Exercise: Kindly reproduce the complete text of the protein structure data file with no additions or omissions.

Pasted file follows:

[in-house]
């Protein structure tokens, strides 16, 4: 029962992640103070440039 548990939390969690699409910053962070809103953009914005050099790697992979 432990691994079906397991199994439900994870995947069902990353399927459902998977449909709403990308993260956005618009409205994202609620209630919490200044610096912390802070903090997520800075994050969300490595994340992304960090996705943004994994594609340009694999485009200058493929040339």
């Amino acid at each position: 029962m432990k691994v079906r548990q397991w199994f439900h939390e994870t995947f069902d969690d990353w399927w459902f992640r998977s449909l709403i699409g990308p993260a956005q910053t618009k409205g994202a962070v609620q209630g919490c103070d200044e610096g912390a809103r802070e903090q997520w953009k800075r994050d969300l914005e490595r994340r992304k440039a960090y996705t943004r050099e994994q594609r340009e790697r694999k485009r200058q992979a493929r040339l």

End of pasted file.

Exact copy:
[in-house]
């Protein structure tokens, strides 16, 4: 029962992640103070440039 548990939390969690699409910053962070809103953009914005050099790697992979 432990691994079906397991199994439900994870995947069902990353399927459902998977449909709403990308993260956005618009409205994202609620209630919490200044610096912390802070903090997520800075994050969300490595994340992304960090996705943004994994594609340009694999485009200058493929040339």
């Amino acid at each position: 029962m432990k691994v079906r548990q397991w199994f439900h939390e994870t995947f069902d969690d990353w399927w459902f992640r998977s449909l709403i699409g990308p993260a956005q910053t618009k409205g994202a962070v609620q209630g919490c103070d200044e610096g912390a809103r802070e903090q997520w953009k800075r994050d969300l914005e490595r994340r992304k440039a960090y996705t943004r050099e994994q594609r340009e790697r694999k485009r200058q992979a493929r040339l």